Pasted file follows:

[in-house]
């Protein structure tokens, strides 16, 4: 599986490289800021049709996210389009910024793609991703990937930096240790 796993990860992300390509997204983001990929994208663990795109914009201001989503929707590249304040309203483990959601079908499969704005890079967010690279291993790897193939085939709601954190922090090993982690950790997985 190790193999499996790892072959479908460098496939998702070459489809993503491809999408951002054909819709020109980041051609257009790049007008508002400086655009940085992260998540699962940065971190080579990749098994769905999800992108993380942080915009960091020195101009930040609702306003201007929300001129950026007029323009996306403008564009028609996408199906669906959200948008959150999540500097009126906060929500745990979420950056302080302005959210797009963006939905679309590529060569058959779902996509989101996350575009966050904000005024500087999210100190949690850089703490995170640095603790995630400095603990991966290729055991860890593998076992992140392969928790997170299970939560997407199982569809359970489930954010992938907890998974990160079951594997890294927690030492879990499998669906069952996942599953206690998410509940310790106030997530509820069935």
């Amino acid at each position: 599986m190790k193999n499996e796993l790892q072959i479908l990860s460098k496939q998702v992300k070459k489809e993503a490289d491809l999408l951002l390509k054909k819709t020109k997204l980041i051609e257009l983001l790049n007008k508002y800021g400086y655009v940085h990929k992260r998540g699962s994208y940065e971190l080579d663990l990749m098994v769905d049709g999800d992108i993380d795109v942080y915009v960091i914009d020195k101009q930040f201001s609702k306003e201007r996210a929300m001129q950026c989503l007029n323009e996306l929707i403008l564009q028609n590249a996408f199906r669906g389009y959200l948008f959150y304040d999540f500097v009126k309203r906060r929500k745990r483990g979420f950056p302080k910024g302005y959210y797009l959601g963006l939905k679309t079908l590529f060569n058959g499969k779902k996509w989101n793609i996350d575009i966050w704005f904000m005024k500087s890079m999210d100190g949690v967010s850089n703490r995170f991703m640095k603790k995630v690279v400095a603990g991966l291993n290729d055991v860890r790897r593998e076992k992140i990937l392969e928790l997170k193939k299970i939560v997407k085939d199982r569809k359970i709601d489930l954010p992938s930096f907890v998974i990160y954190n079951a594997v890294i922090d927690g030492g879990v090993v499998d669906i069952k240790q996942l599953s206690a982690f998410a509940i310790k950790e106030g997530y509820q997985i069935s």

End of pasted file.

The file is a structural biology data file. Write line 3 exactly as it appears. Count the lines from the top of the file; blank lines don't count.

């Amino acid at each position: 599986m190790k193999n499996e796993l790892q072959i479908l990860s460098k496939q998702v992300k070459k489809e993503a490289d491809l999408l951002l390509k054909k819709t020109k997204l980041i051609e257009l983001l790049n007008k508002y800021g400086y655009v940085h990929k992260r998540g699962s994208y940065e971190l080579d663990l990749m098994v769905d049709g999800d992108i993380d795109v942080y915009v960091i914009d020195k101009q930040f201001s609702k306003e201007r996210a929300m001129q950026c989503l007029n323009e996306l929707i403008l564009q028609n590249a996408f199906r669906g389009y959200l948008f959150y304040d999540f500097v009126k309203r906060r929500k745990r483990g979420f950056p302080k910024g302005y959210y797009l959601g963006l939905k679309t079908l590529f060569n058959g499969k779902k996509w989101n793609i996350d575009i966050w704005f904000m005024k500087s890079m999210d100190g949690v967010s850089n703490r995170f991703m640095k603790k995630v690279v400095a603990g991966l291993n290729d055991v860890r790897r593998e076992k992140i990937l392969e928790l997170k193939k299970i939560v997407k085939d199982r569809k359970i709601d489930l954010p992938s930096f907890v998974i990160y954190n079951a594997v890294i922090d927690g030492g879990v090993v499998d669906i069952k240790q996942l599953s206690a982690f998410a509940i310790k950790e106030g997530y509820q997985i069935s």